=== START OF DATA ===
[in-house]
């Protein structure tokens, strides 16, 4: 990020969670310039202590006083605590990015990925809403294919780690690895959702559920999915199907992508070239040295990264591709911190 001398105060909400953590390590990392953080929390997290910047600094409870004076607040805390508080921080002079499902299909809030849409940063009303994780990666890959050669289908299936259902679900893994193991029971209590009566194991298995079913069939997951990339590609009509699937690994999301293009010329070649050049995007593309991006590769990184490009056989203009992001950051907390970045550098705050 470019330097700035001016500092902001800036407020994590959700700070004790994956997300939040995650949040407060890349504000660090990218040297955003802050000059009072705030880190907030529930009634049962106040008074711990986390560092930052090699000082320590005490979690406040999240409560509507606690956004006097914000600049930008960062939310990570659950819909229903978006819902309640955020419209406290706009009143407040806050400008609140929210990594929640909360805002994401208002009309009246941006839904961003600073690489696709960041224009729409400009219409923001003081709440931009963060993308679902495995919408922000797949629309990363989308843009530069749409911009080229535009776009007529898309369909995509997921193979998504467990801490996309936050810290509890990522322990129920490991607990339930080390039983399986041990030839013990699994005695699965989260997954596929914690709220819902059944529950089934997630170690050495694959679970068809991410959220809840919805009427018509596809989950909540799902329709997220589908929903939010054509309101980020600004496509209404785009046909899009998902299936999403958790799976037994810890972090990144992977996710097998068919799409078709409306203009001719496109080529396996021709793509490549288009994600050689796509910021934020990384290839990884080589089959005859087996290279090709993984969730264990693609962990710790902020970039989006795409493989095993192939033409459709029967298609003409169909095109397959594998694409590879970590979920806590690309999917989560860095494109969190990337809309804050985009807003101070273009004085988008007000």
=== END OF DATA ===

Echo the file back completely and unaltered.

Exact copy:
[in-house]
């Protein structure tokens, strides 16, 4: 990020969670310039202590006083605590990015990925809403294919780690690895959702559920999915199907992508070239040295990264591709911190 001398105060909400953590390590990392953080929390997290910047600094409870004076607040805390508080921080002079499902299909809030849409940063009303994780990666890959050669289908299936259902679900893994193991029971209590009566194991298995079913069939997951990339590609009509699937690994999301293009010329070649050049995007593309991006590769990184490009056989203009992001950051907390970045550098705050 470019330097700035001016500092902001800036407020994590959700700070004790994956997300939040995650949040407060890349504000660090990218040297955003802050000059009072705030880190907030529930009634049962106040008074711990986390560092930052090699000082320590005490979690406040999240409560509507606690956004006097914000600049930008960062939310990570659950819909229903978006819902309640955020419209406290706009009143407040806050400008609140929210990594929640909360805002994401208002009309009246941006839904961003600073690489696709960041224009729409400009219409923001003081709440931009963060993308679902495995919408922000797949629309990363989308843009530069749409911009080229535009776009007529898309369909995509997921193979998504467990801490996309936050810290509890990522322990129920490991607990339930080390039983399986041990030839013990699994005695699965989260997954596929914690709220819902059944529950089934997630170690050495694959679970068809991410959220809840919805009427018509596809989950909540799902329709997220589908929903939010054509309101980020600004496509209404785009046909899009998902299936999403958790799976037994810890972090990144992977996710097998068919799409078709409306203009001719496109080529396996021709793509490549288009994600050689796509910021934020990384290839990884080589089959005859087996290279090709993984969730264990693609962990710790902020970039989006795409493989095993192939033409459709029967298609003409169909095109397959594998694409590879970590979920806590690309999917989560860095494109969190990337809309804050985009807003101070273009004085988008007000």